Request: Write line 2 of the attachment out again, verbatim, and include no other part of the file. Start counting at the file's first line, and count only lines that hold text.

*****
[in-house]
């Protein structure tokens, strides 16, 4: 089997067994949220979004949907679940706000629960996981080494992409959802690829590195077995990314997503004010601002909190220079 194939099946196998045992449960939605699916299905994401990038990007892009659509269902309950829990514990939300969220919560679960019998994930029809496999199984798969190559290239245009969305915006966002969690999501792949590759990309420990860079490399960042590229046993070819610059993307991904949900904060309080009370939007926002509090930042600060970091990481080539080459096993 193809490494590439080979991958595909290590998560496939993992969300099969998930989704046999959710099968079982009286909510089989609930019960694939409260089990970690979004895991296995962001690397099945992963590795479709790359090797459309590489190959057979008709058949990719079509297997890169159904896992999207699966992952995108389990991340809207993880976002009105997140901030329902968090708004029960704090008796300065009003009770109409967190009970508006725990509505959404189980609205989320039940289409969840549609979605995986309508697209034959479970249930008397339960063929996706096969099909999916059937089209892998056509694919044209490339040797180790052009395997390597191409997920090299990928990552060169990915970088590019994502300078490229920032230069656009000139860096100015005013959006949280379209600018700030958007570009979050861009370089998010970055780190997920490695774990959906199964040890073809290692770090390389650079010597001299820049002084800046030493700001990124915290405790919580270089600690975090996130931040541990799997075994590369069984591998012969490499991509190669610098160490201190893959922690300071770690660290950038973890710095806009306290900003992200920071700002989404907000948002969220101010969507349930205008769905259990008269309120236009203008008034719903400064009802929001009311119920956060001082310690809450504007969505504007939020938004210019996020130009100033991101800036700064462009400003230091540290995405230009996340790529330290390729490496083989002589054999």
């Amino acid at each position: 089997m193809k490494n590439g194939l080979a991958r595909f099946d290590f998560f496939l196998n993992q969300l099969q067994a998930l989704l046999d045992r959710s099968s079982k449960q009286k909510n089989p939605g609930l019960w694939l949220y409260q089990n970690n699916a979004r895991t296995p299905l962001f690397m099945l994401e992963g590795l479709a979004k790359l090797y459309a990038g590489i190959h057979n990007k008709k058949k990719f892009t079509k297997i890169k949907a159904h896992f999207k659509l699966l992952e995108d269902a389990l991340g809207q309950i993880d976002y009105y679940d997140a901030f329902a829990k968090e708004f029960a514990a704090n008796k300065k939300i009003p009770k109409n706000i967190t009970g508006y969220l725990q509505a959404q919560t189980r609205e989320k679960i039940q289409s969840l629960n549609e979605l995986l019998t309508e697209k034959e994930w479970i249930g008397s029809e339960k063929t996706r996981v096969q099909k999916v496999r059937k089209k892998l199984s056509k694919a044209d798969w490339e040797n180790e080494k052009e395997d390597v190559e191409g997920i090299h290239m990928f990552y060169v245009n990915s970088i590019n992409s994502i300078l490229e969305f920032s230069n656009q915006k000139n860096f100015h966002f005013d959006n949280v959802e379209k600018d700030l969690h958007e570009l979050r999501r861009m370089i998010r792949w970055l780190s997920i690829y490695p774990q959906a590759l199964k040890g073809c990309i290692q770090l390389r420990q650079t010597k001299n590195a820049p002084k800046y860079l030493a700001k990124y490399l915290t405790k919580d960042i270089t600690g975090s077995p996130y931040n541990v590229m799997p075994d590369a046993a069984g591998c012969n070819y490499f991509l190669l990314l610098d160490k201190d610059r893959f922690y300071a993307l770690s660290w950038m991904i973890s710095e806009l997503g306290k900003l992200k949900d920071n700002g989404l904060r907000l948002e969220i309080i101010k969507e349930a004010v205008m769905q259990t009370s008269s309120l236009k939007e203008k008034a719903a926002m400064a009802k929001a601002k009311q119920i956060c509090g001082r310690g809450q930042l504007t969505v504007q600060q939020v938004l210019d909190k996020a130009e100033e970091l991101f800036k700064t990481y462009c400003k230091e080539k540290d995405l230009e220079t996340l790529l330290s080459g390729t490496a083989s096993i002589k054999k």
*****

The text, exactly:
């Protein structure tokens, strides 16, 4: 089997067994949220979004949907679940706000629960996981080494992409959802690829590195077995990314997503004010601002909190220079 194939099946196998045992449960939605699916299905994401990038990007892009659509269902309950829990514990939300969220919560679960019998994930029809496999199984798969190559290239245009969305915006966002969690999501792949590759990309420990860079490399960042590229046993070819610059993307991904949900904060309080009370939007926002509090930042600060970091990481080539080459096993 193809490494590439080979991958595909290590998560496939993992969300099969998930989704046999959710099968079982009286909510089989609930019960694939409260089990970690979004895991296995962001690397099945992963590795479709790359090797459309590489190959057979008709058949990719079509297997890169159904896992999207699966992952995108389990991340809207993880976002009105997140901030329902968090708004029960704090008796300065009003009770109409967190009970508006725990509505959404189980609205989320039940289409969840549609979605995986309508697209034959479970249930008397339960063929996706096969099909999916059937089209892998056509694919044209490339040797180790052009395997390597191409997920090299990928990552060169990915970088590019994502300078490229920032230069656009000139860096100015005013959006949280379209600018700030958007570009979050861009370089998010970055780190997920490695774990959906199964040890073809290692770090390389650079010597001299820049002084800046030493700001990124915290405790919580270089600690975090996130931040541990799997075994590369069984591998012969490499991509190669610098160490201190893959922690300071770690660290950038973890710095806009306290900003992200920071700002989404907000948002969220101010969507349930205008769905259990008269309120236009203008008034719903400064009802929001009311119920956060001082310690809450504007969505504007939020938004210019996020130009100033991101800036700064462009400003230091540290995405230009996340790529330290390729490496083989002589054999």